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A History of Famous Literary Mentorships

Most aspiring writers daydream about having a successful author drop into their life, recognize their talent, and help them get published. That might sound like a fairytale, but some of the book world’s most celebrated talents first burst onto the scene thanks to the guidance of established authors. In honor of the 10th anniversary of National Mentoring Month, we pay tribute to literature’s most fruitful mentorships. And we hope you’ll help continue this fine literary tradition by supporting non-profits such as Girls Write Now, 826 National, and The Young Storytellers Foundation.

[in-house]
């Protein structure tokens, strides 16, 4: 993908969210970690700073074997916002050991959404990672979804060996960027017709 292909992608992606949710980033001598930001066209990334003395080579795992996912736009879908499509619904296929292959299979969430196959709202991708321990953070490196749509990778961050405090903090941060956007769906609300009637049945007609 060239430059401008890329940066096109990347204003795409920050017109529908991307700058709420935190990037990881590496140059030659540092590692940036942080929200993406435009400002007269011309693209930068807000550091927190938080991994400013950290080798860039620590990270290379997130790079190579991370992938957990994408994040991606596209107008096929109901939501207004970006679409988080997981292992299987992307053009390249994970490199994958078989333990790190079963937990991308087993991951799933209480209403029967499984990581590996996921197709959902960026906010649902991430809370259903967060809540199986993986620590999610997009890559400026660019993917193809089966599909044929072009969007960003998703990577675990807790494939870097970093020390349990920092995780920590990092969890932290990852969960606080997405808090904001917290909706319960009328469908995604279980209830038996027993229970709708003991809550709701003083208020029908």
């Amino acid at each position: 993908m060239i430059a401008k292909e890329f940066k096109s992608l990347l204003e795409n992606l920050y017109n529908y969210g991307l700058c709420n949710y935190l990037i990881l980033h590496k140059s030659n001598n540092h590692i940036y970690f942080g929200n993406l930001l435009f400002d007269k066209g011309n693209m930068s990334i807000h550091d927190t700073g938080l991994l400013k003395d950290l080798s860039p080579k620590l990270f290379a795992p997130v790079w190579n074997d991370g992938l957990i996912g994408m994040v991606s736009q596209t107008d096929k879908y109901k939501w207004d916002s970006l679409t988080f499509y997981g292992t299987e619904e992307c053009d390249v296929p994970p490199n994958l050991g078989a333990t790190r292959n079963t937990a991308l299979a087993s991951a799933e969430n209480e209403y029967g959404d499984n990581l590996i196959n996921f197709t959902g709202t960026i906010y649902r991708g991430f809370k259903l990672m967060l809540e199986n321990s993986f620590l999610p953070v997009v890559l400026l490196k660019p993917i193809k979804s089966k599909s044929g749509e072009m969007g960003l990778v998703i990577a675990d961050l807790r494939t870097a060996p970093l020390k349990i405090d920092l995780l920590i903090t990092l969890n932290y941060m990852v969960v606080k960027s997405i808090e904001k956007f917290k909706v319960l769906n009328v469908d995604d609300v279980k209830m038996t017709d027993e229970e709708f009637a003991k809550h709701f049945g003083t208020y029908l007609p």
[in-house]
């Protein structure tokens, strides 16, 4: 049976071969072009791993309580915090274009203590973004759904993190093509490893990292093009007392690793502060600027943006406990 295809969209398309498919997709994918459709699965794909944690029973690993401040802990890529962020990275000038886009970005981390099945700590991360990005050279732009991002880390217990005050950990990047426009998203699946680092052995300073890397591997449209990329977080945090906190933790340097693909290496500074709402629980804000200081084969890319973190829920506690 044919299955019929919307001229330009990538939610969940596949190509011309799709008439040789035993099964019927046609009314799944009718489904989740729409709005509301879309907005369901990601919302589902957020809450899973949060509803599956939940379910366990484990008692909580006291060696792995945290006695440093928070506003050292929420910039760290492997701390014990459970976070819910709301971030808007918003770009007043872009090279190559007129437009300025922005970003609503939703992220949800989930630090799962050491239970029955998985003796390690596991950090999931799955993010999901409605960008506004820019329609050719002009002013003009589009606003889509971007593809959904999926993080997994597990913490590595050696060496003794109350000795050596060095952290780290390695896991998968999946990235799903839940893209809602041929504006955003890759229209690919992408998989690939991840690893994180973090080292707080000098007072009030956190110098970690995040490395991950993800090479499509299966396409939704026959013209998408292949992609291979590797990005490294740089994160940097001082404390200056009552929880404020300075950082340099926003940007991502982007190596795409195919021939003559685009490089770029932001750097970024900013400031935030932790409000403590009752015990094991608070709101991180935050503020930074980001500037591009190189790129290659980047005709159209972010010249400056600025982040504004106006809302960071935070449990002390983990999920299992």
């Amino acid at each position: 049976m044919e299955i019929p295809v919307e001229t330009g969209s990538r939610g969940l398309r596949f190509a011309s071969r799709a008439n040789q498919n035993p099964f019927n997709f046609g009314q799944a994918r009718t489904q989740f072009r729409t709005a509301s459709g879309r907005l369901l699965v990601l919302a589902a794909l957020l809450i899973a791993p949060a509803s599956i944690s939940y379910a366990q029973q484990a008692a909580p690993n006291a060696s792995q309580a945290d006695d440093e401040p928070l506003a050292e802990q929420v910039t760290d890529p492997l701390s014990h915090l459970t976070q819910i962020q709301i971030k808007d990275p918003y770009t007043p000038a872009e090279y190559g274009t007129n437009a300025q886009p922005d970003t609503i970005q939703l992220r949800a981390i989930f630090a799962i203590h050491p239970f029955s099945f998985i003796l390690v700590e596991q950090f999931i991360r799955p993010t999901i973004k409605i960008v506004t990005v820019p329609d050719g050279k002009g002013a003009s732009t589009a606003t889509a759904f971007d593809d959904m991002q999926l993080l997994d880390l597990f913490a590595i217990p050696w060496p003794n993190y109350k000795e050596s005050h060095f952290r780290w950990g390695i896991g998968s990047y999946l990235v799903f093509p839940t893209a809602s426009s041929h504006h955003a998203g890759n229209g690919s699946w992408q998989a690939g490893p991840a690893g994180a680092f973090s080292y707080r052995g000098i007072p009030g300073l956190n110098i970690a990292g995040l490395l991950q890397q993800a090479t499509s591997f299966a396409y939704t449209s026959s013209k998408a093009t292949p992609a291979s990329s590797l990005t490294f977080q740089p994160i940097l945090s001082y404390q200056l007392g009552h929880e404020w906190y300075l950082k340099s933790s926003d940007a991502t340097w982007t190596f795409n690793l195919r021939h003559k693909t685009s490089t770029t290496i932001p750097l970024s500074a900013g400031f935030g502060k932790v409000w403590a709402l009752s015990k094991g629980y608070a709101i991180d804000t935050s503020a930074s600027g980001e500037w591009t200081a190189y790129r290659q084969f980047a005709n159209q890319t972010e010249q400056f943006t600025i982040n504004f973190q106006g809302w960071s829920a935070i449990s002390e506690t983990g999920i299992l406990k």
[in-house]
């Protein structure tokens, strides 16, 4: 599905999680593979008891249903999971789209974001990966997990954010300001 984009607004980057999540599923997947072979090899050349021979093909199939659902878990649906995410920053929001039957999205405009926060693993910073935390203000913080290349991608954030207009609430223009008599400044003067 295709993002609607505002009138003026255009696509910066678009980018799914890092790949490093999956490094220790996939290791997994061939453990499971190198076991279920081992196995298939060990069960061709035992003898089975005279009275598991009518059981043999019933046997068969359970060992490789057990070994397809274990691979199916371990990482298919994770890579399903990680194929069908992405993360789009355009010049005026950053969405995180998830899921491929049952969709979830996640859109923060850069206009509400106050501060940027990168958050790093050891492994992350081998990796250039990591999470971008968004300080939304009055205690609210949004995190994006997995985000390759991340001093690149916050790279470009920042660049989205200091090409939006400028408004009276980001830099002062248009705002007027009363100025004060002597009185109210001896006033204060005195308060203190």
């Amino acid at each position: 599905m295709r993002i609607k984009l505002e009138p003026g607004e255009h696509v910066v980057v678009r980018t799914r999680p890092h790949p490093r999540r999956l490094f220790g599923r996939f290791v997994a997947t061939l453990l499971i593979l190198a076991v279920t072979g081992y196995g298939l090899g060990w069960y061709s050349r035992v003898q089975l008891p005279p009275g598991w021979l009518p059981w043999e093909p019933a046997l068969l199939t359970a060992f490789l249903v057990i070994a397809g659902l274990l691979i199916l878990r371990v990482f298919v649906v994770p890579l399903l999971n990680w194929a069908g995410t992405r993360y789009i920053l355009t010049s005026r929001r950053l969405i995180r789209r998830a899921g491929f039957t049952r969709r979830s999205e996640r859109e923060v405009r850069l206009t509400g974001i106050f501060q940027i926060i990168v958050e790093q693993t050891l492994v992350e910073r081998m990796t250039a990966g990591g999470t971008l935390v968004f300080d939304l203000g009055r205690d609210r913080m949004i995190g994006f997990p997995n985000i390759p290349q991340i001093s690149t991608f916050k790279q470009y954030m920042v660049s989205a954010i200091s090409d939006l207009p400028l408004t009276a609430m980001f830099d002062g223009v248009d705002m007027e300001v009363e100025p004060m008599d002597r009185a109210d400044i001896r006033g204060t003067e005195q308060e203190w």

Richard Wright and Ralph Ellison

After being introduced in 1936 by Langston Hughes himself, Richard Wright helped encourage Ralph Ellison’s burgeoning writing career by helping him to get a job with the Federal Writers’ Project. In this position, Ellison conducted interviews with Harlem residents, an enriching experience that directly influenced his best-known work, Invisible Man. Ellison later split with his mentor over ideology, reacting to Wright’s Native Son, which reflected anger over a repressive society, with Invisible Man’smore optimistic portrayal of African-American traditions as a positive force and sense of identity. “I understood that our sensibilities were quite different,” Ellison said of Wright. “And what I was hoping to achieve in fiction was something quite different from what he wanted to achieve.”

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